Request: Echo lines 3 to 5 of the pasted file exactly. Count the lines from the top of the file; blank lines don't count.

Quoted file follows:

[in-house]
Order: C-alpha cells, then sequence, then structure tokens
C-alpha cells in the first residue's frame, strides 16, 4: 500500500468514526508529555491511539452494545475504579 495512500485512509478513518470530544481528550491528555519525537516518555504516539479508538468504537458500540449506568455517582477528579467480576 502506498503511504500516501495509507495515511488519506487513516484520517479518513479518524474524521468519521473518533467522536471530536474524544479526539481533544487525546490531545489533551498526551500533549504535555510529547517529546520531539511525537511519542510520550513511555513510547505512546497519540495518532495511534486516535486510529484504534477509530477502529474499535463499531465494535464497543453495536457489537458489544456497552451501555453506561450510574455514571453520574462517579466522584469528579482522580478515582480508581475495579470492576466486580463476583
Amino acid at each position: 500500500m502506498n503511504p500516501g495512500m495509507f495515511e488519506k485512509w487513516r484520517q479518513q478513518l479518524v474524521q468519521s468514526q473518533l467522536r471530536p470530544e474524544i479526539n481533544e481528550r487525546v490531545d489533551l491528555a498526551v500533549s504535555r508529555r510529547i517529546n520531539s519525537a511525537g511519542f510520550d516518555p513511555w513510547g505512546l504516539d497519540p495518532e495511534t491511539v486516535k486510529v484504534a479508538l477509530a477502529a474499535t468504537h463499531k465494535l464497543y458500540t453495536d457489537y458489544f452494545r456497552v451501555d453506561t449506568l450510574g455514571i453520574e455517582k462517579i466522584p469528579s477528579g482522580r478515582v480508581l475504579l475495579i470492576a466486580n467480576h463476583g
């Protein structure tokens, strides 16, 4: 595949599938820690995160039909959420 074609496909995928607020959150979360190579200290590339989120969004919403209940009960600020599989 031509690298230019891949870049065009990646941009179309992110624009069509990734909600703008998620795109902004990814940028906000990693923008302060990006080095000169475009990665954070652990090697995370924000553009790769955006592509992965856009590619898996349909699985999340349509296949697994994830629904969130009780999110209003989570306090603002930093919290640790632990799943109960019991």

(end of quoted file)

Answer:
C-alpha cells in the first residue's frame, strides 16, 4: 500500500468514526508529555491511539452494545475504579 495512500485512509478513518470530544481528550491528555519525537516518555504516539479508538468504537458500540449506568455517582477528579467480576 502506498503511504500516501495509507495515511488519506487513516484520517479518513479518524474524521468519521473518533467522536471530536474524544479526539481533544487525546490531545489533551498526551500533549504535555510529547517529546520531539511525537511519542510520550513511555513510547505512546497519540495518532495511534486516535486510529484504534477509530477502529474499535463499531465494535464497543453495536457489537458489544456497552451501555453506561450510574455514571453520574462517579466522584469528579482522580478515582480508581475495579470492576466486580463476583
Amino acid at each position: 500500500m502506498n503511504p500516501g495512500m495509507f495515511e488519506k485512509w487513516r484520517q479518513q478513518l479518524v474524521q468519521s468514526q473518533l467522536r471530536p470530544e474524544i479526539n481533544e481528550r487525546v490531545d489533551l491528555a498526551v500533549s504535555r508529555r510529547i517529546n520531539s519525537a511525537g511519542f510520550d516518555p513511555w513510547g505512546l504516539d497519540p495518532e495511534t491511539v486516535k486510529v484504534a479508538l477509530a477502529a474499535t468504537h463499531k465494535l464497543y458500540t453495536d457489537y458489544f452494545r456497552v451501555d453506561t449506568l450510574g455514571i453520574e455517582k462517579i466522584p469528579s477528579g482522580r478515582v480508581l475504579l475495579i470492576a466486580n467480576h463476583g
């Protein structure tokens, strides 16, 4: 595949599938820690995160039909959420 074609496909995928607020959150979360190579200290590339989120969004919403209940009960600020599989 031509690298230019891949870049065009990646941009179309992110624009069509990734909600703008998620795109902004990814940028906000990693923008302060990006080095000169475009990665954070652990090697995370924000553009790769955006592509992965856009590619898996349909699985999340349509296949697994994830629904969130009780999110209003989570306090603002930093919290640790632990799943109960019991």